Mevrouw T’s bike was stolen last week.

Pouring rain, a dash into the supermarket, forgetting to fasten the lock, remembering too late, a dash out of the supermarket, a desperate search of the bike racks, questions to bystanders (who naturally saw nothing)…and a long walk home. In the rain.

It wasn’t only the bike she lost, and the just-purchased lunch of Hollandse Nieuwe herring she had in the saddlebag; self-respect and faith in humanity were stolen too. ‘How could I be so stupid?’ was closely followed by ‘How could anyone be so mean?’ and ‘What sort of sick town/society/world do we live in?’

Bicycle theft is falling from its highs in the early 2000s, but is still the most common crime in Amsterdam. I did some research on the figures. Sobering reading.

According to the police and cycling organisation Fietsersbond, between 50,000 and 80,000 bikes involuntarily change owners in the city each year. Nearly one in ten of the city’s estimated 800,000+ bikes. 150-200 a day.

The Amsterdam police website has plenty of advice about how to avoid becoming a victim. A good lock helps (it also helps to remember to use it), as do measures like fixing the bike to a large building with a chain that could moor a battleship.

More complex and expensive precautions, like engraving, insurance, registration of the frame and inserting secret ID chips, we’d probably only take for a really special bike. And ‘Don’t park your gleaming special bike in a row of rattletraps’ is another police suggestion.

As we’ve told our sad tale to friends, we’ve found everybody has a similar story: ‘I stopped at a flower stall and turned my back…’, ‘I didn’t chain the front wheel and they took it…’, ‘I did chain the front wheel and they took the rest of the bike…’ It’s not the first bike we’ve lost either.

Yes, we can replace it. It was some years old, a common model and not worth a lot of money. The thief won’t get much for it at all, which makes the event even more galling.

Because any old bike is not just any old bike. Bikes acquire personalities, and in turn become part of the owner’s personality. Some people (though not us) give their bikes pet names and treat them as friends.

Mevrouw T’s bike had a saddle tailored to her tail end, comfortably adjusted handlebars and water-resistant saddlebags with a fresh herring inside. It had its own feel. A replacement city bike will feel different.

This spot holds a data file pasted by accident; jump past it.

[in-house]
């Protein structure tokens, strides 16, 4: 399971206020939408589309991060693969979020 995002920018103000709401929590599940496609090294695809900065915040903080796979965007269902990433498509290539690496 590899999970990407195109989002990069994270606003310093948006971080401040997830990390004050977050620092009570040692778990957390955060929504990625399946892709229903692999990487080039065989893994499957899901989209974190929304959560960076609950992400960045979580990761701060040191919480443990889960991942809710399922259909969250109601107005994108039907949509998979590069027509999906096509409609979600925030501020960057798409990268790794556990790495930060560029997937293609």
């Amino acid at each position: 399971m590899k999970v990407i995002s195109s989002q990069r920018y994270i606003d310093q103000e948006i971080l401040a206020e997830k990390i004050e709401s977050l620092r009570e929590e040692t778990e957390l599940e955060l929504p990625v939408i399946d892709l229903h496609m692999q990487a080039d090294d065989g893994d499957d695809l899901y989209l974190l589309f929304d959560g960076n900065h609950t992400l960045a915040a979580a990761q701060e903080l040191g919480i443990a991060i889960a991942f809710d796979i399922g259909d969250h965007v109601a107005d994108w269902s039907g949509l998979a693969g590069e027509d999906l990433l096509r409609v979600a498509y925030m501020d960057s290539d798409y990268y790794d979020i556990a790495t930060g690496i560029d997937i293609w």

We have a couple of things we’d like to say to the creep who nicked the small Gazelle from outside Dirk van den Broek supermarket on the Sloterkade. We’re sorry about your miserable childhood, unfortunate drug/alcohol/gambling problem, lack of satisfying employment and your psychological disorder, but you’re still a creep.

However, if you have a change of heart and want to return the bike, leave a message in the comments box. No questions asked and I’ll withdraw the ‘creep’ thing. If you don’t have a change of heart – we hope you choke on the herring.

A final thought. Who and where are the 50,000-80,000 people who buy a stolen bike each year? My French-built city bike cost 50 euros in a market in Dusseldorf in 2005. I got it from a guy who got it from this German guy. Am I part of the Axle of Evil?


Filed under Cycling, Holland

23 responses to “ANOTHER BIKE STOLEN – DAMN!

  1. Up to 80,000 bikes a year…wow! It really is one of the most annoying things, you have my sympathy!

    • The most boring effect of that figure is the need to fiddle around with chains, locks and keys every day.

      • I can imagine… and I know there are far worse ills in the world, but it’s so frustrating when it happens that it really is the sort of thing that makes you lose faith in humanity.

      • Jenny Thompson

        Oh Richard and Agnes you have my sympathy – yes, the fiddling now with keys and locks and stuff must be the most dispiriting part of it all – not being able to trust . Jen